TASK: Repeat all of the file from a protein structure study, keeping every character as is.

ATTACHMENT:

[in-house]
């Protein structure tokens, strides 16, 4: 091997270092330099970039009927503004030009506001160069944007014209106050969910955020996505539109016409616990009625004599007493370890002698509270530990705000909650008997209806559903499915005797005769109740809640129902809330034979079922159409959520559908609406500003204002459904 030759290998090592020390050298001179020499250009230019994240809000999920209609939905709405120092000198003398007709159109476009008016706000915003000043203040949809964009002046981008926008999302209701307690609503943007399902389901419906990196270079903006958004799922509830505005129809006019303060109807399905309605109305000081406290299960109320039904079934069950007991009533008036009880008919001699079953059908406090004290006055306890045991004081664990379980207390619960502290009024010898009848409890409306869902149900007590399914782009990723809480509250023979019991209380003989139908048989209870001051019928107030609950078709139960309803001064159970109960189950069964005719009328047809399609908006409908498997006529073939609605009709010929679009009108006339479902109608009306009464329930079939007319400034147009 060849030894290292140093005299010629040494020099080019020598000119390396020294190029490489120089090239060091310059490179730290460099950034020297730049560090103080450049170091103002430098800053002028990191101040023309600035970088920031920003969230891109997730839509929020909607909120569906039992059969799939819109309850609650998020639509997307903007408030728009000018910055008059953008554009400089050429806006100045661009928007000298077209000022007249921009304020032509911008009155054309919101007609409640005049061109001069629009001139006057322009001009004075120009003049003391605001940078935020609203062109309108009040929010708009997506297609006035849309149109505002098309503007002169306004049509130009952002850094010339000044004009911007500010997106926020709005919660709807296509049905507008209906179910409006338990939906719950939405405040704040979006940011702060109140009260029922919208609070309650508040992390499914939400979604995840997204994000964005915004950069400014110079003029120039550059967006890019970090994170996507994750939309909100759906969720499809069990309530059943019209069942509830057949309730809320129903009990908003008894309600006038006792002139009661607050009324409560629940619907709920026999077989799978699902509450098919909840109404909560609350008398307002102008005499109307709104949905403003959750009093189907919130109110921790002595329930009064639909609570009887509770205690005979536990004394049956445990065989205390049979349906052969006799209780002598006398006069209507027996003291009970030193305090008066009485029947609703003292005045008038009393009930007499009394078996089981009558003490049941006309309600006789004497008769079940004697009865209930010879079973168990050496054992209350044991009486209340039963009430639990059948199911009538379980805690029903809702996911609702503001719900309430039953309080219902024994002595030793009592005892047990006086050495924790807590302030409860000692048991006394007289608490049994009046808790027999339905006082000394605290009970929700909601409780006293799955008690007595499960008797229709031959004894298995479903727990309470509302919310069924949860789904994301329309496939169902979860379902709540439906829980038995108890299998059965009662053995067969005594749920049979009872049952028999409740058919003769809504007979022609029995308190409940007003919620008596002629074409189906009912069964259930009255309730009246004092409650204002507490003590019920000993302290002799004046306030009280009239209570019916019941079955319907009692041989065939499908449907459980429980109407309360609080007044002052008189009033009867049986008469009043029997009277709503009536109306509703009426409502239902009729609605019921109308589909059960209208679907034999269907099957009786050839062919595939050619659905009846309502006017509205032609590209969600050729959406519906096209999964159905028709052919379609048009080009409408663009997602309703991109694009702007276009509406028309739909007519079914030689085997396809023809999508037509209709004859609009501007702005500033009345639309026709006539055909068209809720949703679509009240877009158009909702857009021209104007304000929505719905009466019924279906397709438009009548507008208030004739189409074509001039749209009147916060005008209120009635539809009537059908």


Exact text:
[in-house]
């Protein structure tokens, strides 16, 4: 091997270092330099970039009927503004030009506001160069944007014209106050969910955020996505539109016409616990009625004599007493370890002698509270530990705000909650008997209806559903499915005797005769109740809640129902809330034979079922159409959520559908609406500003204002459904 030759290998090592020390050298001179020499250009230019994240809000999920209609939905709405120092000198003398007709159109476009008016706000915003000043203040949809964009002046981008926008999302209701307690609503943007399902389901419906990196270079903006958004799922509830505005129809006019303060109807399905309605109305000081406290299960109320039904079934069950007991009533008036009880008919001699079953059908406090004290006055306890045991004081664990379980207390619960502290009024010898009848409890409306869902149900007590399914782009990723809480509250023979019991209380003989139908048989209870001051019928107030609950078709139960309803001064159970109960189950069964005719009328047809399609908006409908498997006529073939609605009709010929679009009108006339479902109608009306009464329930079939007319400034147009 060849030894290292140093005299010629040494020099080019020598000119390396020294190029490489120089090239060091310059490179730290460099950034020297730049560090103080450049170091103002430098800053002028990191101040023309600035970088920031920003969230891109997730839509929020909607909120569906039992059969799939819109309850609650998020639509997307903007408030728009000018910055008059953008554009400089050429806006100045661009928007000298077209000022007249921009304020032509911008009155054309919101007609409640005049061109001069629009001139006057322009001009004075120009003049003391605001940078935020609203062109309108009040929010708009997506297609006035849309149109505002098309503007002169306004049509130009952002850094010339000044004009911007500010997106926020709005919660709807296509049905507008209906179910409006338990939906719950939405405040704040979006940011702060109140009260029922919208609070309650508040992390499914939400979604995840997204994000964005915004950069400014110079003029120039550059967006890019970090994170996507994750939309909100759906969720499809069990309530059943019209069942509830057949309730809320129903009990908003008894309600006038006792002139009661607050009324409560629940619907709920026999077989799978699902509450098919909840109404909560609350008398307002102008005499109307709104949905403003959750009093189907919130109110921790002595329930009064639909609570009887509770205690005979536990004394049956445990065989205390049979349906052969006799209780002598006398006069209507027996003291009970030193305090008066009485029947609703003292005045008038009393009930007499009394078996089981009558003490049941006309309600006789004497008769079940004697009865209930010879079973168990050496054992209350044991009486209340039963009430639990059948199911009538379980805690029903809702996911609702503001719900309430039953309080219902024994002595030793009592005892047990006086050495924790807590302030409860000692048991006394007289608490049994009046808790027999339905006082000394605290009970929700909601409780006293799955008690007595499960008797229709031959004894298995479903727990309470509302919310069924949860789904994301329309496939169902979860379902709540439906829980038995108890299998059965009662053995067969005594749920049979009872049952028999409740058919003769809504007979022609029995308190409940007003919620008596002629074409189906009912069964259930009255309730009246004092409650204002507490003590019920000993302290002799004046306030009280009239209570019916019941079955319907009692041989065939499908449907459980429980109407309360609080007044002052008189009033009867049986008469009043029997009277709503009536109306509703009426409502239902009729609605019921109308589909059960209208679907034999269907099957009786050839062919595939050619659905009846309502006017509205032609590209969600050729959406519906096209999964159905028709052919379609048009080009409408663009997602309703991109694009702007276009509406028309739909007519079914030689085997396809023809999508037509209709004859609009501007702005500033009345639309026709006539055909068209809720949703679509009240877009158009909702857009021209104007304000929505719905009466019924279906397709438009009548507008208030004739189409074509001039749209009147916060005008209120009635539809009537059908």